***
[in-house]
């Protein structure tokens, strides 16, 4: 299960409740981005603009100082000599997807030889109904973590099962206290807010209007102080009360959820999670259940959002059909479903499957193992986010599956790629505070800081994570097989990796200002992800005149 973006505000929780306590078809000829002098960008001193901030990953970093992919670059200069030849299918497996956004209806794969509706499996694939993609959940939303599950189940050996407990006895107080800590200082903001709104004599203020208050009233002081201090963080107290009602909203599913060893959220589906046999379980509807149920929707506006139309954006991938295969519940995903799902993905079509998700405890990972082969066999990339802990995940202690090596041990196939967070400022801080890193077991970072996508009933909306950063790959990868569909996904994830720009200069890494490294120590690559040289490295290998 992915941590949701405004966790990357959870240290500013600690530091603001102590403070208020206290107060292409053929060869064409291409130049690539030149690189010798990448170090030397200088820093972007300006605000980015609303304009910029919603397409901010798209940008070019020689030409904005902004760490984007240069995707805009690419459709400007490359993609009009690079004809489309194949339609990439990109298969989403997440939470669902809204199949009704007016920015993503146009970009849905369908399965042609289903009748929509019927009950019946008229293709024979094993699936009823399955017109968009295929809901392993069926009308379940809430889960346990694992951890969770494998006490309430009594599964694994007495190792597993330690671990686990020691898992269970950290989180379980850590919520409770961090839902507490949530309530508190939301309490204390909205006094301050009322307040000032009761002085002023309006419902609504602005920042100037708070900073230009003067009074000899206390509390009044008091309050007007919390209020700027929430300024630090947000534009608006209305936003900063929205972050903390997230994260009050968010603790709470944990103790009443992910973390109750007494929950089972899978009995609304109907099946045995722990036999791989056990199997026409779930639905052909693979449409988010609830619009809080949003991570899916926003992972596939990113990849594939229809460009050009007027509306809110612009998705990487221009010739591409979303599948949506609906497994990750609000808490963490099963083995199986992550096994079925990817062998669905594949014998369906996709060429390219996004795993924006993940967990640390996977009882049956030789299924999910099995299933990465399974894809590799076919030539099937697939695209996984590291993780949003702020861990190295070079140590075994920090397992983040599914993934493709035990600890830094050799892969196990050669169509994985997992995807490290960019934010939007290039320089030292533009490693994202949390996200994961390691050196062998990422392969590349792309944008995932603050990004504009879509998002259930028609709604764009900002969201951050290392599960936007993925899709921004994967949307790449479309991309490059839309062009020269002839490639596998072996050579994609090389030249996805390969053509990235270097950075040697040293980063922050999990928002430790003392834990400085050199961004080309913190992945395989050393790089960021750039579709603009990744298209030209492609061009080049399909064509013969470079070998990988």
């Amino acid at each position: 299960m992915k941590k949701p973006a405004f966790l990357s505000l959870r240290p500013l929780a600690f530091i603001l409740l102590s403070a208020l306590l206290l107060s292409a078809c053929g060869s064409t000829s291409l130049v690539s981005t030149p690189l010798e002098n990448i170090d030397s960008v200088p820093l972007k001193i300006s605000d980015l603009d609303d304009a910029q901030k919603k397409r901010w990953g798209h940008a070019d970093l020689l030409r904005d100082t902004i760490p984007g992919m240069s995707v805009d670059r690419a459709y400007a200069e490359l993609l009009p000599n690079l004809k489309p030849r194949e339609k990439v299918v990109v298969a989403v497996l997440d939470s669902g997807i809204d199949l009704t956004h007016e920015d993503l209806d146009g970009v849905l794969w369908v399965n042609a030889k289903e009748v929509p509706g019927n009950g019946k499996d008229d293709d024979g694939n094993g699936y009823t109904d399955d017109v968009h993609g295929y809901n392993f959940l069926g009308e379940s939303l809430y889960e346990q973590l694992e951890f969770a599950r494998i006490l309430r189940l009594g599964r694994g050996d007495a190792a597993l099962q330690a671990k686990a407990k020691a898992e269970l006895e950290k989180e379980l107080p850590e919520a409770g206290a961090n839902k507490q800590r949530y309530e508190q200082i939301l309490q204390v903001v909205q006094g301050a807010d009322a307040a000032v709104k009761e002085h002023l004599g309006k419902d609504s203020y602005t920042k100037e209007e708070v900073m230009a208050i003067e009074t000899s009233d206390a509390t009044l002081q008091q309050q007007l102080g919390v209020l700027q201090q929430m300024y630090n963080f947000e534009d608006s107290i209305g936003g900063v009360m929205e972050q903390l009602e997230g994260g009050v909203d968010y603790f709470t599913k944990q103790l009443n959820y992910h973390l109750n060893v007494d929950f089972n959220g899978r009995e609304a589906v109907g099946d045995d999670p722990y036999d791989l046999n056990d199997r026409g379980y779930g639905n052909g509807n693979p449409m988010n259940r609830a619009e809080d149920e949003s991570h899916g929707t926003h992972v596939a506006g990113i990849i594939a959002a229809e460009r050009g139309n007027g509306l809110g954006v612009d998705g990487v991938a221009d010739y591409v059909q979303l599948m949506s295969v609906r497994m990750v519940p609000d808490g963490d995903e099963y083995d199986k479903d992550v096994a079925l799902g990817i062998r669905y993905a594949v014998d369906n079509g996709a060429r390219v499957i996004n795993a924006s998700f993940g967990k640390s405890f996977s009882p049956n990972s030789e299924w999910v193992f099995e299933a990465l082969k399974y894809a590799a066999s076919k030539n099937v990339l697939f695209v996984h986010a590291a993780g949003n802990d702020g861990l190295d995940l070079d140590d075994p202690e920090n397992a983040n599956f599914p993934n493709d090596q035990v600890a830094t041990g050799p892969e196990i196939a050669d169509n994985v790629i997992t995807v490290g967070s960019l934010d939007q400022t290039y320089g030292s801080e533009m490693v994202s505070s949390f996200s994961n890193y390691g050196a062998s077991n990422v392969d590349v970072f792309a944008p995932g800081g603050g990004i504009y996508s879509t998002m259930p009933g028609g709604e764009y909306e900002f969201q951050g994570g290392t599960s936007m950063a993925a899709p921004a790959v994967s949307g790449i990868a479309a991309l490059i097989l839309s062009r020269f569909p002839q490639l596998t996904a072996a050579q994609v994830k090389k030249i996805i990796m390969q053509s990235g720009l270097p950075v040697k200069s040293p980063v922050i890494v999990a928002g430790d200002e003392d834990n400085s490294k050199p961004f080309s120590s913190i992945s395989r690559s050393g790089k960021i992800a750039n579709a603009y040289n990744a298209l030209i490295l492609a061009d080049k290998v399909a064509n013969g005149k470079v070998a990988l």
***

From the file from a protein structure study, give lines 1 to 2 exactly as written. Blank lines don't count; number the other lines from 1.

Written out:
[in-house]
């Protein structure tokens, strides 16, 4: 299960409740981005603009100082000599997807030889109904973590099962206290807010209007102080009360959820999670259940959002059909479903499957193992986010599956790629505070800081994570097989990796200002992800005149 973006505000929780306590078809000829002098960008001193901030990953970093992919670059200069030849299918497996956004209806794969509706499996694939993609959940939303599950189940050996407990006895107080800590200082903001709104004599203020208050009233002081201090963080107290009602909203599913060893959220589906046999379980509807149920929707506006139309954006991938295969519940995903799902993905079509998700405890990972082969066999990339802990995940202690090596041990196939967070400022801080890193077991970072996508009933909306950063790959990868569909996904994830720009200069890494490294120590690559040289490295290998 992915941590949701405004966790990357959870240290500013600690530091603001102590403070208020206290107060292409053929060869064409291409130049690539030149690189010798990448170090030397200088820093972007300006605000980015609303304009910029919603397409901010798209940008070019020689030409904005902004760490984007240069995707805009690419459709400007490359993609009009690079004809489309194949339609990439990109298969989403997440939470669902809204199949009704007016920015993503146009970009849905369908399965042609289903009748929509019927009950019946008229293709024979094993699936009823399955017109968009295929809901392993069926009308379940809430889960346990694992951890969770494998006490309430009594599964694994007495190792597993330690671990686990020691898992269970950290989180379980850590919520409770961090839902507490949530309530508190939301309490204390909205006094301050009322307040000032009761002085002023309006419902609504602005920042100037708070900073230009003067009074000899206390509390009044008091309050007007919390209020700027929430300024630090947000534009608006209305936003900063929205972050903390997230994260009050968010603790709470944990103790009443992910973390109750007494929950089972899978009995609304109907099946045995722990036999791989056990199997026409779930639905052909693979449409988010609830619009809080949003991570899916926003992972596939990113990849594939229809460009050009007027509306809110612009998705990487221009010739591409979303599948949506609906497994990750609000808490963490099963083995199986992550096994079925990817062998669905594949014998369906996709060429390219996004795993924006993940967990640390996977009882049956030789299924999910099995299933990465399974894809590799076919030539099937697939695209996984590291993780949003702020861990190295070079140590075994920090397992983040599914993934493709035990600890830094050799892969196990050669169509994985997992995807490290960019934010939007290039320089030292533009490693994202949390996200994961390691050196062998990422392969590349792309944008995932603050990004504009879509998002259930028609709604764009900002969201951050290392599960936007993925899709921004994967949307790449479309991309490059839309062009020269002839490639596998072996050579994609090389030249996805390969053509990235270097950075040697040293980063922050999990928002430790003392834990400085050199961004080309913190992945395989050393790089960021750039579709603009990744298209030209492609061009080049399909064509013969470079070998990988």